A fig­ment of Cameron’s imag­i­na­tion

Jamaica Gleaner - - SPORTS -

WHICH IS the best cricket team in the world? Is it Pak­istan, In­dia, Aus­tralia, Eng­land, or South Africa, as the ICC rank­ings would sug­gest, or is it one of New Zealand, Sri Lanka, the West Indies, Bangladesh, or Zim­babwe?

To me, the num­ber-one team should be Aus­tralia. They have been the best for a num­ber of years, and although one must be good in any con­di­tion any­where, and not only at home, and even though they lost re­cently to Sri Lanka on Sri Lanka’s turn­ing pitches, they must be the best.

Frankly, I do not see Pak­istan as the num­ber-one team, as the rank­ing shows, and def­i­nitely not over Aus­tralia, In­dia, or Eng­land.

The team that I can­not see at num­ber one or oc­cu­py­ing that West Indies bats­man Ros­ton Chase.

po­si­tion in the near fu­ture, how­ever, is the West Indies.

Un­like Dave Cameron, the un­der-pres­sure pres­i­dent of the West Indies Cricket Board, I am not blink­ered. I sim­ply can­not see the West Indies in the pic­ture, or any­where near to it, not now any­way.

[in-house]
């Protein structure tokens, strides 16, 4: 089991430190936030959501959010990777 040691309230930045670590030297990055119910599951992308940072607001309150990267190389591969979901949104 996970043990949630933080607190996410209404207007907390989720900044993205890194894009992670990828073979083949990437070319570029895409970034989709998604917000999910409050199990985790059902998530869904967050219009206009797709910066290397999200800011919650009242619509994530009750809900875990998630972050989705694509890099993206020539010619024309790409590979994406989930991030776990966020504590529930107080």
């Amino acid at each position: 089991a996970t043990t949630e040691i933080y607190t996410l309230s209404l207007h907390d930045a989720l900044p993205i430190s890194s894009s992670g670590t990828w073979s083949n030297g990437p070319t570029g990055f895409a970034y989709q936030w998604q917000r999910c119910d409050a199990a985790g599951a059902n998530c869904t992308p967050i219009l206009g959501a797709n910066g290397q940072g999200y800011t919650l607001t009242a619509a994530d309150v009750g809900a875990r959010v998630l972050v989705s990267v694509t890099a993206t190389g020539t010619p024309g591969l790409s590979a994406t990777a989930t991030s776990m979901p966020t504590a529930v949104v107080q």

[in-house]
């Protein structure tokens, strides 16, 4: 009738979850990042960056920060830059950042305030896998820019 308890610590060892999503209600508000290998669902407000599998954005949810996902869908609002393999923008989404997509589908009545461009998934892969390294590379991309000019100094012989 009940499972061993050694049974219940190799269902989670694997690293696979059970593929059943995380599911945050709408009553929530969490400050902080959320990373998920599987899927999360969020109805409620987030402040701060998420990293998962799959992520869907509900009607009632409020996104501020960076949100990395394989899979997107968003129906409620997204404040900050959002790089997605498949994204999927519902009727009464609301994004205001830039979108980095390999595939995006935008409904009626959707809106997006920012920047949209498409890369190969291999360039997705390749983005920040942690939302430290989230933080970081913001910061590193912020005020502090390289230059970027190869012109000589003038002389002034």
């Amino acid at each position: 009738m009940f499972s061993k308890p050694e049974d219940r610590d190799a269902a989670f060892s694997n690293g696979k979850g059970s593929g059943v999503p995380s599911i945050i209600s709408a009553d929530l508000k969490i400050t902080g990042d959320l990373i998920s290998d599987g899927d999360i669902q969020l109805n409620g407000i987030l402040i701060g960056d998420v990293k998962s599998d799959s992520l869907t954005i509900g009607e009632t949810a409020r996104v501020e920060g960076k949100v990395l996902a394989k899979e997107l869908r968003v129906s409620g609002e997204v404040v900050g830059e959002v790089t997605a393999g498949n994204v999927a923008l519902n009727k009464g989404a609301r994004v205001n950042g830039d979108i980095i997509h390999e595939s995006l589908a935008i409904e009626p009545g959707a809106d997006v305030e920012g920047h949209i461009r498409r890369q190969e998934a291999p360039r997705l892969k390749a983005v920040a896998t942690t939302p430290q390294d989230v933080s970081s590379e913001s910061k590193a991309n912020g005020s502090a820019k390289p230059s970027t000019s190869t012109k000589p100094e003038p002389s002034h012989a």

I am not the pres­i­dent of the board, I am not a mem­ber of the board, and I am not the pub­lic re­la­tions of­fi­cer for the board. I need not put a “spin” on things to make things look good or to suit any­one.

Cameron said re­cently at a meet­ing in Do­minica: “We need to ask our­selves as the board, and as our pub­lic, what is it that the pub­lic wants from the West Indies Cricket Board?”

“The West Indies Cricket Board has just de­liv­ered three ti­tles. There is no other cricket board in the world that has three ti­tles to its name,” con­tin­ued WICB pres­i­dent Dave Cameron

Cameron as he went on to men­tion im­proved fi­nances, the Pro­fes­sional Cricket League, and the re­cent per­for­mance of one like all-rounder Ros­ton Chase against In­dia.

He added: “We need to ask the pub­lic and our stake­hold­ers to de­fine for us what suc­cess looks like, and I think that once we agree what suc­cess looks like, I think it is easy to an­swer that ques­tion.”